Bob McClure: More Good Than Bad On Resume Of New Phillies Pitching Coach
It's easy to look at the raw numbers of past pitching staffs under Bob McClure, who the Phillies hired as pitching coach Monday, and point and laugh and gasp for what may be yet to come here in 2014.
But it's not that simple -- something we learned during the time of the guy McClure replaced in Philadelphia.
Sure, coaching can have a tremendous impact on an organization's arms. Just take Red Sox skipper John Farrell, who arrived this season in Boston with a renowned pitching pedigree and helped make one of the worst staffs in baseball into one of its best, en route to a legendary whole-team turnaround and World Series win. Farrell was vital for the Red Sox.
But there's only so much proverbial chicken salad a coach can make, given the quality of the, um, available chicken. And during McClure's time in Kansas City (2006-11) and Boston (2012), that "other" chicken was in ample supply.
Consider McClure's cupboard during his first big league stint: Mark Redman. Scott Elarton. Odalis Perez. Brian Bannister. Kyle Davies. David Riske. Yeah. Yuck. So should it surprise that McClure's Royals staffs finished with, in order, ERAs of 5.65, 4.48, 4.48, 4.83, 4.97, and 4.44, ranked, in order, worst, 16th, 22nd, 26th, 29th, and 27th?
Ultimately, when it comes to sizing up the impact of any coach on any level, there are two major considerations to be had: How did players do before him? And how did they do after/without him?
With McClure in Kansas City, it was simply more good than bad.
A few guys did just fine under him.
One was a former Baseball America No. 14 prospect who threw well in 2004, his rookie year, but stumbled mightily the following season, posting a 5-17 record and 5.80 ERA. He would go on to miss 69 games during the 2006 season with a rare case of social anxiety disorder, but by the time he left McClure in 2011 for Milwaukee, and, later, both clubs in Los Angeles, he would revitalize his career, sticking a 2.91 ERA between 2007 and 2009, the third best among starters over the span, and taking home the 2009 American League Cy Young award.
Who was he? Zack Greinke.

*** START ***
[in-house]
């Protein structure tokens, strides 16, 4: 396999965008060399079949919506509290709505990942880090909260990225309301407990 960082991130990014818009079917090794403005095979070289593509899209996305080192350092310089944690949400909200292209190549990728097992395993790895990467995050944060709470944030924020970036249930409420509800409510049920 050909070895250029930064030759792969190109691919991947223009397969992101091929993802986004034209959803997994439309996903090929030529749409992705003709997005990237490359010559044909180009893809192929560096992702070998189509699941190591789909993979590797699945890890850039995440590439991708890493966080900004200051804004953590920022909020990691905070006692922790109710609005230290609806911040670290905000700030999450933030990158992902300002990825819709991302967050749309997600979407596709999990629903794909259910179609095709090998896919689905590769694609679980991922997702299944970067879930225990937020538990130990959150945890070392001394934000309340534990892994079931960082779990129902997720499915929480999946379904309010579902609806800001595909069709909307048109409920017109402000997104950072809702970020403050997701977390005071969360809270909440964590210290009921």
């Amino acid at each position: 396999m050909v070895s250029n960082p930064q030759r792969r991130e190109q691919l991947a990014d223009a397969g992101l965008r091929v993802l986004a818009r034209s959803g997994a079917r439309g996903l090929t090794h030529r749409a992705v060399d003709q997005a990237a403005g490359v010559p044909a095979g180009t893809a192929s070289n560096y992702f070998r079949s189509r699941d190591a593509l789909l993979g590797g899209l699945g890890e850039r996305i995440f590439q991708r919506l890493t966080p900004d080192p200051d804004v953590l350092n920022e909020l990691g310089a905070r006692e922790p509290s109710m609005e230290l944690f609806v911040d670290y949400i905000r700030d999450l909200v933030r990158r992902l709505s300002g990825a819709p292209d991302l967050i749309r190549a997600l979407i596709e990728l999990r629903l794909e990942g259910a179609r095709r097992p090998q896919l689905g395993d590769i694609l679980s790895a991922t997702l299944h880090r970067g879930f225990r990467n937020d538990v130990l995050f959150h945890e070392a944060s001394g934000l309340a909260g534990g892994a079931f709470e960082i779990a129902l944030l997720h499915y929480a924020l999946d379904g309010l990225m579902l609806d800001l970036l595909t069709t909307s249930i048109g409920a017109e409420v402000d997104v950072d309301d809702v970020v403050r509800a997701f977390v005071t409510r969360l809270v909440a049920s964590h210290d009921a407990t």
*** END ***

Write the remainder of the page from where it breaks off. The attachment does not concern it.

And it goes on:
Another erupted on the scene in 2007 and never looked back, posting a 2.01 ERA in 238 games through 2010 that ranked third among AL relievers -- one slot ahead of Mariano Rivera -- and grabbing two All-Star bids.
You remember Joakim Soria, don't you?
Of course, two former top 100 prospects that came up during McClure's tenure in Kansas City, Luke Hochevar and Daniel Cortes, never panned out. But that wouldn't make for the first time that a pair of top prospects didn't stick. And just like the successes of Greinke and Soria were more a function of the player than the coach, so too, it stands to reason, could have been the failures of Hochevar and Cortes.
Things we should have probably learned during former Phillies pitching coach Rich Dubee's 13 years here. When Roy Halladay, Cliff Lee and Cole Hamels pitched at Cy Young caliber, was Dubee the X-Factor? When Halladay's arm gave out, Hamels tried to do too much and Chad Durbin, Raul Valdes, Jeremy Horst and Mike Adams happened, was Dubee solely to blame? Of course not. Should he have ever been fired? Maybe not.
Unfortunately, failure often leaves few survivors. That seemed to be the case in 2012, when the Red Sox began tumbling toward their worst record in 40 years and fired McClure in August. Their ERA that month? 5.54. And in September? 5.11. They improved in 2013, but not without an entire house cleaning in their bullpen, the return of John Lackey from a Tommy John surgery and the riddance of Josh Beckett from their rotation and clubhouse. Not to mention the going of the toxic Bobby Valentine with the arrival of the inspiring Farrell.
For the Phillies, there's much at stake here with McClure.
Cuban defector Miguel Alfredo Gonzalez needs to fill a rotation spot. Up and coming relievers Jake Diekman, Justin De Fratus and Joe Savery excelled last year, and need to be developed further. Ethan Martin probably needs to transition from middling starter to middle reliever. Top prospect Jesse Biddle may at some point get the call, and needs to capitalize on his talents once here. McClure stands to have a major impact in all cases.
But while there are few assurances that McClure will play savior -- especially considering he was at least the Phillies fourth preference, considering they first offered the job to Roger McDowell, Jim Benedict and Jeff Pico, according to Matt Gelb of the Philadelphia Inquirer -- there's nothing about his resume that suggests he's likely to ruin anybody or anything. Especially given much of the mess that's awaiting him.
Matt Hammond covers the Phillies for 97.3 ESPN-FM.